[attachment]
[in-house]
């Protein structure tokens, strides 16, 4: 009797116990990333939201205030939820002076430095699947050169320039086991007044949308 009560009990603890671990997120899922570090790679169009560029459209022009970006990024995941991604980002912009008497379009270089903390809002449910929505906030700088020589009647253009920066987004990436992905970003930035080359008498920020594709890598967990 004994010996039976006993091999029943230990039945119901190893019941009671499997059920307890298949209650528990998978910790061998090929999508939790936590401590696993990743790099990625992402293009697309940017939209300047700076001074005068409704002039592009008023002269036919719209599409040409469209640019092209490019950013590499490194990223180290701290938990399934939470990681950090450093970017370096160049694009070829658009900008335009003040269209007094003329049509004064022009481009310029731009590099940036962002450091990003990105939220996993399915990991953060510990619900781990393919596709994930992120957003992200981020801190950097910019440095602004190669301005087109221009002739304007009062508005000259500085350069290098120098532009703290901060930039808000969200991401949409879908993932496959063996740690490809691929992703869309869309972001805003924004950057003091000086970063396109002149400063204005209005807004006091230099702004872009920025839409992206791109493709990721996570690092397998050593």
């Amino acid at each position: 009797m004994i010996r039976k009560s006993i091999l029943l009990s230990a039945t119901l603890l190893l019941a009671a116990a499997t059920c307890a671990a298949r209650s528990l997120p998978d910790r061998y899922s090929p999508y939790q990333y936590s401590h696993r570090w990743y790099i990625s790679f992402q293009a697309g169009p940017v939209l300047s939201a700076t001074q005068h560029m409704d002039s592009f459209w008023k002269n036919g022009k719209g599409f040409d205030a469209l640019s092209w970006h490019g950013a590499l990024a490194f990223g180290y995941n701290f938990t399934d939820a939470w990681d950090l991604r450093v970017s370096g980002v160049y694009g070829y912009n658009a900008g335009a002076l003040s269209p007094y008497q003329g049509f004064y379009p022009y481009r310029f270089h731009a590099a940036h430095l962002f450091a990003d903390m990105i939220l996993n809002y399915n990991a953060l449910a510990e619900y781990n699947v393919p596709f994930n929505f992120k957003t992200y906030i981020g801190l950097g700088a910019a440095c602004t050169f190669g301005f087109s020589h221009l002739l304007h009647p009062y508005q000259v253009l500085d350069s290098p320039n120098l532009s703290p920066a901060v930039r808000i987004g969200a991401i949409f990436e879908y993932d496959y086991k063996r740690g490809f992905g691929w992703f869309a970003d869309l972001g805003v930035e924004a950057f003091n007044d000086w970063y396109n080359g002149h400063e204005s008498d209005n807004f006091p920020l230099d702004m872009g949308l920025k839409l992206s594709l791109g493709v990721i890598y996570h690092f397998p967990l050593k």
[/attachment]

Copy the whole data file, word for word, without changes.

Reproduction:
[in-house]
């Protein structure tokens, strides 16, 4: 009797116990990333939201205030939820002076430095699947050169320039086991007044949308 009560009990603890671990997120899922570090790679169009560029459209022009970006990024995941991604980002912009008497379009270089903390809002449910929505906030700088020589009647253009920066987004990436992905970003930035080359008498920020594709890598967990 004994010996039976006993091999029943230990039945119901190893019941009671499997059920307890298949209650528990998978910790061998090929999508939790936590401590696993990743790099990625992402293009697309940017939209300047700076001074005068409704002039592009008023002269036919719209599409040409469209640019092209490019950013590499490194990223180290701290938990399934939470990681950090450093970017370096160049694009070829658009900008335009003040269209007094003329049509004064022009481009310029731009590099940036962002450091990003990105939220996993399915990991953060510990619900781990393919596709994930992120957003992200981020801190950097910019440095602004190669301005087109221009002739304007009062508005000259500085350069290098120098532009703290901060930039808000969200991401949409879908993932496959063996740690490809691929992703869309869309972001805003924004950057003091000086970063396109002149400063204005209005807004006091230099702004872009920025839409992206791109493709990721996570690092397998050593």
């Amino acid at each position: 009797m004994i010996r039976k009560s006993i091999l029943l009990s230990a039945t119901l603890l190893l019941a009671a116990a499997t059920c307890a671990a298949r209650s528990l997120p998978d910790r061998y899922s090929p999508y939790q990333y936590s401590h696993r570090w990743y790099i990625s790679f992402q293009a697309g169009p940017v939209l300047s939201a700076t001074q005068h560029m409704d002039s592009f459209w008023k002269n036919g022009k719209g599409f040409d205030a469209l640019s092209w970006h490019g950013a590499l990024a490194f990223g180290y995941n701290f938990t399934d939820a939470w990681d950090l991604r450093v970017s370096g980002v160049y694009g070829y912009n658009a900008g335009a002076l003040s269209p007094y008497q003329g049509f004064y379009p022009y481009r310029f270089h731009a590099a940036h430095l962002f450091a990003d903390m990105i939220l996993n809002y399915n990991a953060l449910a510990e619900y781990n699947v393919p596709f994930n929505f992120k957003t992200y906030i981020g801190l950097g700088a910019a440095c602004t050169f190669g301005f087109s020589h221009l002739l304007h009647p009062y508005q000259v253009l500085d350069s290098p320039n120098l532009s703290p920066a901060v930039r808000i987004g969200a991401i949409f990436e879908y993932d496959y086991k063996r740690g490809f992905g691929w992703f869309a970003d869309l972001g805003v930035e924004a950057f003091n007044d000086w970063y396109n080359g002149h400063e204005s008498d209005n807004f006091p920020l230099d702004m872009g949308l920025k839409l992206s594709l791109g493709v990721i890598y996570h690092f397998p967990l050593k």